October 19, 1991
World Series, Game One
Braves: Lonnie Smith (DH), Jeff Treadway (2B), Terry Pendleton (3B), David Justice (RF), Ron Gant (CF), Sid Bream (1B), Brian Hunter (LF), Greg Olson (C), Rafael Belliard (SS), Charlie Leibrandt (P)
Twins: Dan Gladden (LF), Chuck Knoblauch (2B), Kirby Puckett (CF), Chili Davis (DH), Brian Harper (C), Shane Mack (RF), Kent Hrbek (1B), Scott Leius (3B), Greg Gagne (SS), Jack Morris (P)
It's difficult to say, with the advantage of hindsight, exactly how well things were starting to stack up for the Braves in the early 90s. It's also easy to forget that, in the first of 14 consecutive first place finishes, that Fred McGriff and Greg Maddux weren't part of the party; they'd arrive in 1993. David Justice and Ron Gant were sluggers in their mid-20s. Lonnie Smith and Otis Nixon were veterans with a penchant for getting on base. Jeff Treadway had a career year, and Terry Pendleton was a legitimate offensive threat, too. The rotation was led by Tom Glavine (25 years old), John Smoltz (24), and a feisty second-year pitcher named Steve Avery (21). But the starter for Game One was the rotation's veteran, Charlie Leibrandt, who had just turned 35 earlier in the month.
The Twins countered with 36-year old Jack Morris. Morris had won both of his starts in the ALCS, in spite of giving up a combined 17 hits in just 13.1 innings. In what would turn out to be his last good season, you could almost believe a narrative that led you to believe that each pitcher only has so many good innings in him - and that Morris used the last of his in the 1991 World Series.
With the game underway, Morris and Leibrandt allowed a hit every inning but the game was still scoreless entering the bottom of the third. Dan Gladden walked on four pitches with two away, stealing second and then scoring on a Chuck Knoblauch single. Knoblauch was caught in a rundown between first and second base, although whether his intention - needed or not - was to make himself a sitting duck in order to give Gladden time to score isn't clear. Whatever the case, the Twins took a 1-0 lead after three.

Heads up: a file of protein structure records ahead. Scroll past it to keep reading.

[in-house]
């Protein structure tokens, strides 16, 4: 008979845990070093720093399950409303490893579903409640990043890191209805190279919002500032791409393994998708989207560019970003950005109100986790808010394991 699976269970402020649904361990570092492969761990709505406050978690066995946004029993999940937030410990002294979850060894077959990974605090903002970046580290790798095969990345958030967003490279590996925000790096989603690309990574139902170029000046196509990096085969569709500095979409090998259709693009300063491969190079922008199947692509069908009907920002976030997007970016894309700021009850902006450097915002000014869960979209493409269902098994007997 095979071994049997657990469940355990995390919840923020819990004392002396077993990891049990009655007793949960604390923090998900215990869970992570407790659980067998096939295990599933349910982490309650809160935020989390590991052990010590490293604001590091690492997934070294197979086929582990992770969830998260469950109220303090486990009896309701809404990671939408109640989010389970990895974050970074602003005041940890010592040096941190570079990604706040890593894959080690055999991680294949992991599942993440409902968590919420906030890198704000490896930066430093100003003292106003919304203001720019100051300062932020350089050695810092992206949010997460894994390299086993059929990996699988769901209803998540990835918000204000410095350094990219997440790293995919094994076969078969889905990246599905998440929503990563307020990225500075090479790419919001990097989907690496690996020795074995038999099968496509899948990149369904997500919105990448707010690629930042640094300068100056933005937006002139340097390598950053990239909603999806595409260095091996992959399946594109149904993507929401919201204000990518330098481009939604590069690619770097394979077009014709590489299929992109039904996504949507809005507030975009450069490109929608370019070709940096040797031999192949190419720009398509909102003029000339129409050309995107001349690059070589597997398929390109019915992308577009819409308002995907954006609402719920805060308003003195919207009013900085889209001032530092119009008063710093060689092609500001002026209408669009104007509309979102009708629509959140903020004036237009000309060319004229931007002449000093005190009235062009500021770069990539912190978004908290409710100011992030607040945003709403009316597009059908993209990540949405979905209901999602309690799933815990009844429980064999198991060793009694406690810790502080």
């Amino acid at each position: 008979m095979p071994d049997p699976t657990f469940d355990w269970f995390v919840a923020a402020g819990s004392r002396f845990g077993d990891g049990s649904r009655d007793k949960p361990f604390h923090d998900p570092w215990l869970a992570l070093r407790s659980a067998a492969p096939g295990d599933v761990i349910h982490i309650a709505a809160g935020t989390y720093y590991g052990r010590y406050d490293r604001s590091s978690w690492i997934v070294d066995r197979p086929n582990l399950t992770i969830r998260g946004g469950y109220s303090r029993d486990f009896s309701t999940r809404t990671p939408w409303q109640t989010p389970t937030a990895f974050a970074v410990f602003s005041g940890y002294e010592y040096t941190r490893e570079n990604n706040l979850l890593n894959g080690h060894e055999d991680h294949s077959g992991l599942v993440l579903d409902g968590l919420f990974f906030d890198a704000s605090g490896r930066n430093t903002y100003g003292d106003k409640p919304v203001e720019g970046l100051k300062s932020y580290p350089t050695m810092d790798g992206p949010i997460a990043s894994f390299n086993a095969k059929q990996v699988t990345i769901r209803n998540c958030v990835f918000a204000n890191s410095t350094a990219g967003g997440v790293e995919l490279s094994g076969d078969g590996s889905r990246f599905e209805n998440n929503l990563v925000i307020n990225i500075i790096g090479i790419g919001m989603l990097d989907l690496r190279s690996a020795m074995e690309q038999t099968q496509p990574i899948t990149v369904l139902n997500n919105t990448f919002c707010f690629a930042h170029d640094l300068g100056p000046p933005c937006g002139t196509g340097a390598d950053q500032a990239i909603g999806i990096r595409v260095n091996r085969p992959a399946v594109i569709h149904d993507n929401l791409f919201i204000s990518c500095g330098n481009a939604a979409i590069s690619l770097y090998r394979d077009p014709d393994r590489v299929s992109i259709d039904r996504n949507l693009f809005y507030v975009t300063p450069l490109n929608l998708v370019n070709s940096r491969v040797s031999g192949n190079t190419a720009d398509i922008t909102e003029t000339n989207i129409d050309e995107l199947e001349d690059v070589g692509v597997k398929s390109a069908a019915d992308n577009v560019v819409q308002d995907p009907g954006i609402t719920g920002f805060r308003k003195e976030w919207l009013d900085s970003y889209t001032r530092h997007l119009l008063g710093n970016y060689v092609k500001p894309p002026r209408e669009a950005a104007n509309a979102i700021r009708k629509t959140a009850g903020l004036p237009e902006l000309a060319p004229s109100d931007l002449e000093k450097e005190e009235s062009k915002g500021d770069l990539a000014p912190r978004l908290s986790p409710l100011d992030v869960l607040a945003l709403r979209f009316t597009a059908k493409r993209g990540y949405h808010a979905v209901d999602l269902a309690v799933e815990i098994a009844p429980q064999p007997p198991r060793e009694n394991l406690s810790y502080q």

Three Twins in a row reached base to lead off the bottom of the fifth, culminating in Greg Gagne's three-run homer to put Minnesota up 4-0. It was one of just four Gagne hits in the series, and the bomb constituted all of his runs batted in, but it was a major catalyst in the pivotal opening game.
With Leibrandt out of the game, Jim Clancy loaded the bases but tiptoed/lucked himself out of the inning. Brian Harper's line drive was caught by Brian Hunter in left, and his relay to Terry Pendleton onto Greg Olson got Gladden at the plate. Gladden tried to run Olsen over, but Olsen held on and the game stayed 4-0 after five.
Atlanta finally answered in the next frame, using three singles in the top of the sixth to put a run on the board when Ron Gant's single brought home Jeff Treadway. But with runners on second and third and two away, Morris caught Sid Bream looking to keep the Twins lead at three.
Kent Hrbek's post-season career isn't anything to write home about. He had six big RBI in the '87 Fall Classic, but in the only two playoff runs of his career he batted .154/.252/.264. But his solo home run off Clancy in the bottom half of the sixth emphatically put a halt to any momentum the Braves had built up in the top half of the inning. Morris retired the side in order in the top of the seventh, and the Twins entered the eighth up 5-1.
Yet the Braves tried to rally. A pair of walks, a double play, and a third walk put runners at the corners with two out in the top of the eighth. Morris had given way to Mark Guthrie, who in turn had given way to Rick Aguilera. Gant picked up another RBI with a single of Aggie, but Kirby Puckett settled under a Bream fly ball to end the inning and the threat. Aguilera retired the Braves 1-2-3 in the top of the ninth to close it out with no drama.
With the 5-2 win, Minnesota took charge of the series with a big Game One victory. The Metrodome had earned a reputation for itself during the 1987 post-season, and the rabid crowd helped it live up to the hype.
His lackluster performance meant that Leibrandt was removed from the Braves' World Series rotation by first-year manager Bobby Cox. He'd make another appearance a few games later but, sadly for him, it wasn't going to get any better.
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